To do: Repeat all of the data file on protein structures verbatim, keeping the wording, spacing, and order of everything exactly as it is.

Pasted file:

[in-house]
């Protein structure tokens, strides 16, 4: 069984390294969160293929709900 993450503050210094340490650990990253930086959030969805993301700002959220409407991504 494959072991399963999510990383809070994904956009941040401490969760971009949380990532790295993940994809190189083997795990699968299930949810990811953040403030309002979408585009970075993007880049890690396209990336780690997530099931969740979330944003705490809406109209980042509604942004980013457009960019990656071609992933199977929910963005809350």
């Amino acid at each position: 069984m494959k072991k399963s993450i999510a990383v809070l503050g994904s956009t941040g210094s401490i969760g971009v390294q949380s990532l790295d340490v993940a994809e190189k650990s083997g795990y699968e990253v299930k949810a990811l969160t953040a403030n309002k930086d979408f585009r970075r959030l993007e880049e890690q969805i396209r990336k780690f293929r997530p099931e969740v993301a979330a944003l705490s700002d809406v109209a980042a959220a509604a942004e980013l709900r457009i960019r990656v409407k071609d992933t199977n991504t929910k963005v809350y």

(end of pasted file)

[in-house]
């Protein structure tokens, strides 16, 4: 069984390294969160293929709900 993450503050210094340490650990990253930086959030969805993301700002959220409407991504 494959072991399963999510990383809070994904956009941040401490969760971009949380990532790295993940994809190189083997795990699968299930949810990811953040403030309002979408585009970075993007880049890690396209990336780690997530099931969740979330944003705490809406109209980042509604942004980013457009960019990656071609992933199977929910963005809350």
């Amino acid at each position: 069984m494959k072991k399963s993450i999510a990383v809070l503050g994904s956009t941040g210094s401490i969760g971009v390294q949380s990532l790295d340490v993940a994809e190189k650990s083997g795990y699968e990253v299930k949810a990811l969160t953040a403030n309002k930086d979408f585009r970075r959030l993007e880049e890690q969805i396209r990336k780690f293929r997530p099931e969740v993301a979330a944003l705490s700002d809406v109209a980042a959220a509604a942004e980013l709900r457009i960019r990656v409407k071609d992933t199977n991504t929910k963005v809350y």